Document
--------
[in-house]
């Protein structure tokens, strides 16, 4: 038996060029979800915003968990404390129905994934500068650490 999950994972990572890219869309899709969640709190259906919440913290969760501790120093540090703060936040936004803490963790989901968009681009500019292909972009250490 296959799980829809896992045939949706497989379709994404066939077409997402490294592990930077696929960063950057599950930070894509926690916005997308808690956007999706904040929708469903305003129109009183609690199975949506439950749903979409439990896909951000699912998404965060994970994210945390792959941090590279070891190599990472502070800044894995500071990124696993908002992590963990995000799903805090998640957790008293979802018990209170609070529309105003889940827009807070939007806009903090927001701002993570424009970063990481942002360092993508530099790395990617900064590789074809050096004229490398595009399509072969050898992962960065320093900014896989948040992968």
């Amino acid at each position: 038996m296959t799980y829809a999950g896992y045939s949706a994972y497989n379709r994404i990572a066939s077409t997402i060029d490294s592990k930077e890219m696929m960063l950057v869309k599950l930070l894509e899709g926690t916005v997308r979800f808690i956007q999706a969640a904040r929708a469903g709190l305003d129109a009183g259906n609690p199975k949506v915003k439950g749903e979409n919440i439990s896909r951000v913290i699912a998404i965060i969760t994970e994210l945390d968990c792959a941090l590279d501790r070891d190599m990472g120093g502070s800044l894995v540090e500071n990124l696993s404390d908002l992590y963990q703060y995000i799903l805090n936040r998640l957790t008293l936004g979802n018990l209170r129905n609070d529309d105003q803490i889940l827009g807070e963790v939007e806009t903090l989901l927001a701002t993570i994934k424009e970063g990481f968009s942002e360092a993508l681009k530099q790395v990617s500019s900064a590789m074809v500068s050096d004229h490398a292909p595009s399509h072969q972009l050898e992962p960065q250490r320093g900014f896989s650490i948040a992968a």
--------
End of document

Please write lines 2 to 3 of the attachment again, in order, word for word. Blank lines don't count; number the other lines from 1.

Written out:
């Protein structure tokens, strides 16, 4: 038996060029979800915003968990404390129905994934500068650490 999950994972990572890219869309899709969640709190259906919440913290969760501790120093540090703060936040936004803490963790989901968009681009500019292909972009250490 296959799980829809896992045939949706497989379709994404066939077409997402490294592990930077696929960063950057599950930070894509926690916005997308808690956007999706904040929708469903305003129109009183609690199975949506439950749903979409439990896909951000699912998404965060994970994210945390792959941090590279070891190599990472502070800044894995500071990124696993908002992590963990995000799903805090998640957790008293979802018990209170609070529309105003889940827009807070939007806009903090927001701002993570424009970063990481942002360092993508530099790395990617900064590789074809050096004229490398595009399509072969050898992962960065320093900014896989948040992968």
């Amino acid at each position: 038996m296959t799980y829809a999950g896992y045939s949706a994972y497989n379709r994404i990572a066939s077409t997402i060029d490294s592990k930077e890219m696929m960063l950057v869309k599950l930070l894509e899709g926690t916005v997308r979800f808690i956007q999706a969640a904040r929708a469903g709190l305003d129109a009183g259906n609690p199975k949506v915003k439950g749903e979409n919440i439990s896909r951000v913290i699912a998404i965060i969760t994970e994210l945390d968990c792959a941090l590279d501790r070891d190599m990472g120093g502070s800044l894995v540090e500071n990124l696993s404390d908002l992590y963990q703060y995000i799903l805090n936040r998640l957790t008293l936004g979802n018990l209170r129905n609070d529309d105003q803490i889940l827009g807070e963790v939007e806009t903090l989901l927001a701002t993570i994934k424009e970063g990481f968009s942002e360092a993508l681009k530099q790395v990617s500019s900064a590789m074809v500068s050096d004229h490398a292909p595009s399509h072969q972009l050898e992962p960065q250490r320093g900014f896989s650490i948040a992968a």